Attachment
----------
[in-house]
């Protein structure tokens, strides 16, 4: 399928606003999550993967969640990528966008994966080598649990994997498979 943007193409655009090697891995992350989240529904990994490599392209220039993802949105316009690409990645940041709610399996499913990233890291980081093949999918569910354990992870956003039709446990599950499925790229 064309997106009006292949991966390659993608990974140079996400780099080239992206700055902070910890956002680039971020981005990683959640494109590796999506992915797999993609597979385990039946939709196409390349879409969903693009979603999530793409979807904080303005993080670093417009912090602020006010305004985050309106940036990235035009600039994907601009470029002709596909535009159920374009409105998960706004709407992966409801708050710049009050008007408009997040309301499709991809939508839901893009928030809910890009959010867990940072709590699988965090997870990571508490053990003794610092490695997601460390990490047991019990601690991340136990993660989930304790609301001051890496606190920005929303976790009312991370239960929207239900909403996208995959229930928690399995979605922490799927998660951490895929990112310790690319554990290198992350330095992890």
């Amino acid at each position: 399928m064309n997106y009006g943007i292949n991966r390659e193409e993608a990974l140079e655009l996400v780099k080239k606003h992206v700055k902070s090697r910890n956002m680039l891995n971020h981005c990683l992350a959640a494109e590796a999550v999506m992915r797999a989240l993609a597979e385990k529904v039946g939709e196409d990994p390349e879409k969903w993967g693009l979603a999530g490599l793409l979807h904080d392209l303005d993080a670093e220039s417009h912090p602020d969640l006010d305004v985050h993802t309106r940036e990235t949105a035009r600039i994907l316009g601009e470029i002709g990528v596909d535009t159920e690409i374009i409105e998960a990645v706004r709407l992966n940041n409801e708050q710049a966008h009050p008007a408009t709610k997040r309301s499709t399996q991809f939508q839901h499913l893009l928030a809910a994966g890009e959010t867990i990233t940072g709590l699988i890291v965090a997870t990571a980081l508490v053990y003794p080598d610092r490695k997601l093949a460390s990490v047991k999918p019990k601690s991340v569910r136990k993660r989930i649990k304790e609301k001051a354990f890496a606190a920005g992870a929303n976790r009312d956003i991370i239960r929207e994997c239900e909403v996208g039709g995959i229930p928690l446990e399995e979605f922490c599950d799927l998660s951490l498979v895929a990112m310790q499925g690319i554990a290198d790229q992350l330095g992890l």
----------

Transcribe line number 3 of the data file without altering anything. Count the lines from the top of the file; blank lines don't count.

């Amino acid at each position: 399928m064309n997106y009006g943007i292949n991966r390659e193409e993608a990974l140079e655009l996400v780099k080239k606003h992206v700055k902070s090697r910890n956002m680039l891995n971020h981005c990683l992350a959640a494109e590796a999550v999506m992915r797999a989240l993609a597979e385990k529904v039946g939709e196409d990994p390349e879409k969903w993967g693009l979603a999530g490599l793409l979807h904080d392209l303005d993080a670093e220039s417009h912090p602020d969640l006010d305004v985050h993802t309106r940036e990235t949105a035009r600039i994907l316009g601009e470029i002709g990528v596909d535009t159920e690409i374009i409105e998960a990645v706004r709407l992966n940041n409801e708050q710049a966008h009050p008007a408009t709610k997040r309301s499709t399996q991809f939508q839901h499913l893009l928030a809910a994966g890009e959010t867990i990233t940072g709590l699988i890291v965090a997870t990571a980081l508490v053990y003794p080598d610092r490695k997601l093949a460390s990490v047991k999918p019990k601690s991340v569910r136990k993660r989930i649990k304790e609301k001051a354990f890496a606190a920005g992870a929303n976790r009312d956003i991370i239960r929207e994997c239900e909403v996208g039709g995959i229930p928690l446990e399995e979605f922490c599950d799927l998660s951490l498979v895929a990112m310790q499925g690319i554990a290198d790229q992350l330095g992890l």